Disadvantaged and minority populations are more likely to be diagnosed with and die from cancer than other groups in the United States. A five-year, $8.6 million grant will explore how improved information and referral systems can help eliminate these disparities.
The grant, from the National Cancer Institute, was awarded to the Health Communications Research Laboratory (HCRL) at the George Warren Brown School of Social Work and establishes the HCRL as one of only five Centers of Excellence in Cancer Communication Research nationwide.
The grant will enable the HCRL to test communication strategies to enhance prevention, early detection and treatment of cancer in low-income populations. The research will take place in real- world settings with local partners, including the United Way of Greater St. Louis, Missouri Department of Health and Senior Services and Missouri Foundation for Health. The grant also supports research with the American Cancer Society to evaluate effects of a national cancer news service for minority-serving media.
"We know a lot about how to prevent cancer or detect it early, and many of these services are available for free to those with low income or no insurance," said Matthew W. Kreuter, Ph.D., principal investigator of the grant and director of the HCRL. "But we need to do a much better job connecting people to these services."
Kreuter is a professor at the Brown School and holds an appointment at the School of Medicine. Additionally, he is a scholar at WUSTL's Institute for Public Health.
The grant will fund three studies. In the first study, 3,564 participants statewide will receive referrals to free cancer prevention and screening services available close to home. Some also will receive help from a personal assistant or individualized health information to act on the referral.
The second study will evaluate a news service that distributes localized cancer information to minority-serving newspapers. The American Cancer Society will select these newspapers through its divisions in 14 states that are home to 55 percent of the U.S. African-American population.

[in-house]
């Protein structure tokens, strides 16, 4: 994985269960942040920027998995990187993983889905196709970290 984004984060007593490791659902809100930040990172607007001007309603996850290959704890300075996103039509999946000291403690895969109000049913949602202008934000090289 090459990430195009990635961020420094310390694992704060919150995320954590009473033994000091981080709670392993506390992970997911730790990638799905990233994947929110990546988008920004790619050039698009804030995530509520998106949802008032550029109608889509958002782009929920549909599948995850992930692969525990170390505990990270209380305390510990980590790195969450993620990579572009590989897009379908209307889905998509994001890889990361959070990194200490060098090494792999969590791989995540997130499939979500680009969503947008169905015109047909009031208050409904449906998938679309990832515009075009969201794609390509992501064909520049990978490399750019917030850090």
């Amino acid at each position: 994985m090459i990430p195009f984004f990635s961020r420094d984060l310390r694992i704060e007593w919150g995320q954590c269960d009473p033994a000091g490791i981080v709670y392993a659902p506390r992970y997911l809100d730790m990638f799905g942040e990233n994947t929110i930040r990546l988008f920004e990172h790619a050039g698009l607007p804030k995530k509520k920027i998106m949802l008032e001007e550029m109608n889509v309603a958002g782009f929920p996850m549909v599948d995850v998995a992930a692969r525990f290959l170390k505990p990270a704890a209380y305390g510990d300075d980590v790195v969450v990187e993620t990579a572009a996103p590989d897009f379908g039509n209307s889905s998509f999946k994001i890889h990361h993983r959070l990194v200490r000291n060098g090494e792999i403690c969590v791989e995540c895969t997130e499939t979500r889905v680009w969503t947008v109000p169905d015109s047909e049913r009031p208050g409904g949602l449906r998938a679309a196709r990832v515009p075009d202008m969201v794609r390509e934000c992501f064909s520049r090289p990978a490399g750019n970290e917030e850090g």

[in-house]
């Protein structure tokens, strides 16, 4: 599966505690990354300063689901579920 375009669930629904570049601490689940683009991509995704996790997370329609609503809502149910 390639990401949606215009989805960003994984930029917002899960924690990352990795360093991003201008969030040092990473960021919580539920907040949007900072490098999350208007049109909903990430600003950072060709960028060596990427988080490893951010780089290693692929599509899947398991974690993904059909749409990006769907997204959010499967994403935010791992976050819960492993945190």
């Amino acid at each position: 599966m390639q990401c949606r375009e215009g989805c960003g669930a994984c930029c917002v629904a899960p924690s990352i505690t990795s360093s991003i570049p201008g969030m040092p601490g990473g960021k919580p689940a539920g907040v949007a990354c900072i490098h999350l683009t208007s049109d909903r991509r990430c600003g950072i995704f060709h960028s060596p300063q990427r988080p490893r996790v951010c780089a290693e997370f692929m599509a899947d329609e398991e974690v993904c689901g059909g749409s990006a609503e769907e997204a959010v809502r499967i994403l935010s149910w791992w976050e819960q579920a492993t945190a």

In a previous HCRL study involving newspapers primarily serving African-Americans in 24 U.S. cities, the news service, called Ozioma, significantly increased the amount and quality of cancer coverage and increased readers talking about cancer, seeking information about cancer and increasing cancer prevention behaviors.
African-American women who are diagnosed with breast cancer tend to be diagnosed with more advanced-stage disease, and deaths from breast cancer are higher among African-American women compared with Caucasian women, according to the National Cancer Institute.
These disparities are due in part to differences in adherence to follow-up care, patterns of patient/provider communication and availability of emotional support.
The third study, involving 220 African-American women being treated for breast cancer at the Siteman Cancer Center, seeks to improve treatment adherence by providing them with a touch-screen computer system, Living Proof, which contains hundreds of videotaped stories from local African-American women who are survivors of breast cancer.
The stories share survivors' strategies for coping with a cancer diagnosis and treatment, dealing with personal and professional relationships, having a positive experience in the health-care system and assuring follow-up care.
Kreuter said these studies are unique because of their scale and their integration into existing state and national systems that serve disadvantaged populations.
"We want to assure that the great progress science has made in finding and fighting cancer benefits all people," Kreuter said.
"If these strategies are effective, they can be applied all over the United States," he said.